What happened next wasn’t what Arthur or Francine expected. As if they weren’t even there, Binky reeled back his right arm. The blow landed with a whip-like crack, and Muffy crumpled onto the couch with tears streaming down her face, her hand keeping the two from seeing the red mark on her cheek.
Before Binky could turn around, Arthur dropped the bag. Glass broke, and as Binky registered the sound and turned, Arthur’s hands were around his muscular left arm.
“GET OUT!” Arthur screamed. “Come on, I said GET OUT!” Arthur demanded, tugging him towards the door.
“You heard him, Binky,” Francine said coldly, opening the door and letting in the cool night air. “Get. Out.,” she said firmly.
“You don’t know what you’re getting yourselves into,” Binky muttered coldly, tugging his arm away from Arthur and disappearing into the night.
Francine immediately went to comfort Muffy as Arthur moved into the kitchen to find cleaning supplies. After mopping up the wine and sweeping away the glass, he moved into the kitchen to clean up the spilled food. He grimaced; it was Thai food, fairly authentic, and the spices made his nose itch. He wondered if that was their dinner as he tossed the remains into the trash. The bag was full so he switched it out, replacing it with a new bag and putting the old one with two others in the garage.
When Arthur returned to the living room, Muffy and Francine were catching up with each other, and Francine was comforting Muffy about her problems with Binky. He’d never done that before, she said, but Francine knew from numerous classes and movies and novels that this would not be a one-time experience.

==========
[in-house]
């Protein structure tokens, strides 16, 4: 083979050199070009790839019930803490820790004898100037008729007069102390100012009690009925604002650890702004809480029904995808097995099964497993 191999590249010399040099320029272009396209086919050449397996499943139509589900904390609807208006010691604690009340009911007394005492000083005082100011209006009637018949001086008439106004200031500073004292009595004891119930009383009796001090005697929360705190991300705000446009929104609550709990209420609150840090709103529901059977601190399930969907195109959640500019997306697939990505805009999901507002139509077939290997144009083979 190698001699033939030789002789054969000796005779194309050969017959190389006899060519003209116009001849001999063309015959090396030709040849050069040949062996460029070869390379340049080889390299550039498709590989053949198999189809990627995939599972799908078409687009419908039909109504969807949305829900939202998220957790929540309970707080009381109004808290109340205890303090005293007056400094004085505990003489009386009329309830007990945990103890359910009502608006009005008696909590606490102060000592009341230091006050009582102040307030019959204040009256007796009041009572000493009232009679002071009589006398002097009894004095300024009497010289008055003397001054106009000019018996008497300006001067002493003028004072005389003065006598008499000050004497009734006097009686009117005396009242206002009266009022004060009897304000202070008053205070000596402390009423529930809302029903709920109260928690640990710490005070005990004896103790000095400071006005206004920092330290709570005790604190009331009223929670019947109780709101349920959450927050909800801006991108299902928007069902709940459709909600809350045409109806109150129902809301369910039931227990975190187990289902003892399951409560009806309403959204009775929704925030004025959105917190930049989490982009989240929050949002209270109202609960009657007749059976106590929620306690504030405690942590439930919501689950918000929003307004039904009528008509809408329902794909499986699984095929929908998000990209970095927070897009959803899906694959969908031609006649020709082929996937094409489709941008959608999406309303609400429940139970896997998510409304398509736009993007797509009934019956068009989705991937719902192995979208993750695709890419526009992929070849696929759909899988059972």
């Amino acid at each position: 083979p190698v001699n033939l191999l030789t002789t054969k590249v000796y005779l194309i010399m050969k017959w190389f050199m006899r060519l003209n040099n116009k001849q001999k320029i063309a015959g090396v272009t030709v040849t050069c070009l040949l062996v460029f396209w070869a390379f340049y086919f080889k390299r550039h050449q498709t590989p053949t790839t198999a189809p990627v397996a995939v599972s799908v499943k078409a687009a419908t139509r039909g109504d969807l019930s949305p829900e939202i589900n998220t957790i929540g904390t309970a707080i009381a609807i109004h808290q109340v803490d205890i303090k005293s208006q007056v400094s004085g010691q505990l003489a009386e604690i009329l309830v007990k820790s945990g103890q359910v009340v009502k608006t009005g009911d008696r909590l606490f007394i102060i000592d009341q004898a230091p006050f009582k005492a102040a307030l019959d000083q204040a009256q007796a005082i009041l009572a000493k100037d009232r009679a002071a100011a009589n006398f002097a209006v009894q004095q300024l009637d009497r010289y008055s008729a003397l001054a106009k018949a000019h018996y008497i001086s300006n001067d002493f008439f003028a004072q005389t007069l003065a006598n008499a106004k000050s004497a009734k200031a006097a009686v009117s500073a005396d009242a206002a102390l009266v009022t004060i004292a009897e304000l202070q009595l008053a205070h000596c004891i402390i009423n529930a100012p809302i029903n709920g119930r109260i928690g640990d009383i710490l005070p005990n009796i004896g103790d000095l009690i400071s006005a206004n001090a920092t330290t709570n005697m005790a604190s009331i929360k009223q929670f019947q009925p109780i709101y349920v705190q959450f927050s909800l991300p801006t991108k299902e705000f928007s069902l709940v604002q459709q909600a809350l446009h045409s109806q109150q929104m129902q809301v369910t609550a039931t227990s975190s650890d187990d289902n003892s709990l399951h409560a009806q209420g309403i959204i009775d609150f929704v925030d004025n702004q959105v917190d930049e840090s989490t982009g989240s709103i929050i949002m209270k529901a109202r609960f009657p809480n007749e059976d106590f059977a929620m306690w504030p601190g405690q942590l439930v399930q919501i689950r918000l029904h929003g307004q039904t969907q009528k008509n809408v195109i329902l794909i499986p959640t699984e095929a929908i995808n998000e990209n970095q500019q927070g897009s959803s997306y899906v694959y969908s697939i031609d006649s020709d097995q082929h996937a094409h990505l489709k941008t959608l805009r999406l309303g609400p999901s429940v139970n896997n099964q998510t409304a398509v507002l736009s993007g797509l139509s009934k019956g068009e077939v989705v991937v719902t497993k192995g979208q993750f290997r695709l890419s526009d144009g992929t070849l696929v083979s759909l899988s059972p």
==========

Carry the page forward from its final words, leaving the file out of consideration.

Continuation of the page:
“I just wanted to have a nice evening,” Muffy sighed. “I’m sorry. I’m glad you two found each other. You’re so assertive now, Arthur. You stand up for yourself and for others, and I like that. And Francine, your so sympathetic. I know you don’t know anything about things like this. You look so innocent. I wish I had that innocence. I never had it to begin with; I simply never cared about anyone else, and I guess that’s why I’m here and you’re there, happy,” she smiled weakly. “I think I want to go to bed now.”
After helping her into the bedroom, Arthur and Francine had no choice but to leave. Arthur dropped off Francine, walking her to the door for the first time as if trying to protect her from a hidden danger. Then he went home, wondering if Francine had been right all along.
It was ten in the morning when Arthur and Francine pulled up to the old Lakewood Elementary school. The parking lot had been recently repaved, and lack of use gave the entire blacktop a faded grey bleach from the sun’s powerful rays. Other cars were there now, including Binky’s work truck and a small yellow car they’d seen at Muffy’s house the night before. Others belonged to the other former classmates, most of them cheap or midrange in value. The once exception was a very nice sports car at the end of the lot. Judging by the various identification stickers, it was Brain’s.
Once inside, Arthur and Francine saw Mr. Haney and Mr. Ratburn again. After some light chitchat, they moved to the brunch buffet for some fruit before sitting down at a table near Muffy and Binky. They acted as if everything were fine, but the bruising on Muffy’s cheek could almost be seen through her makeup.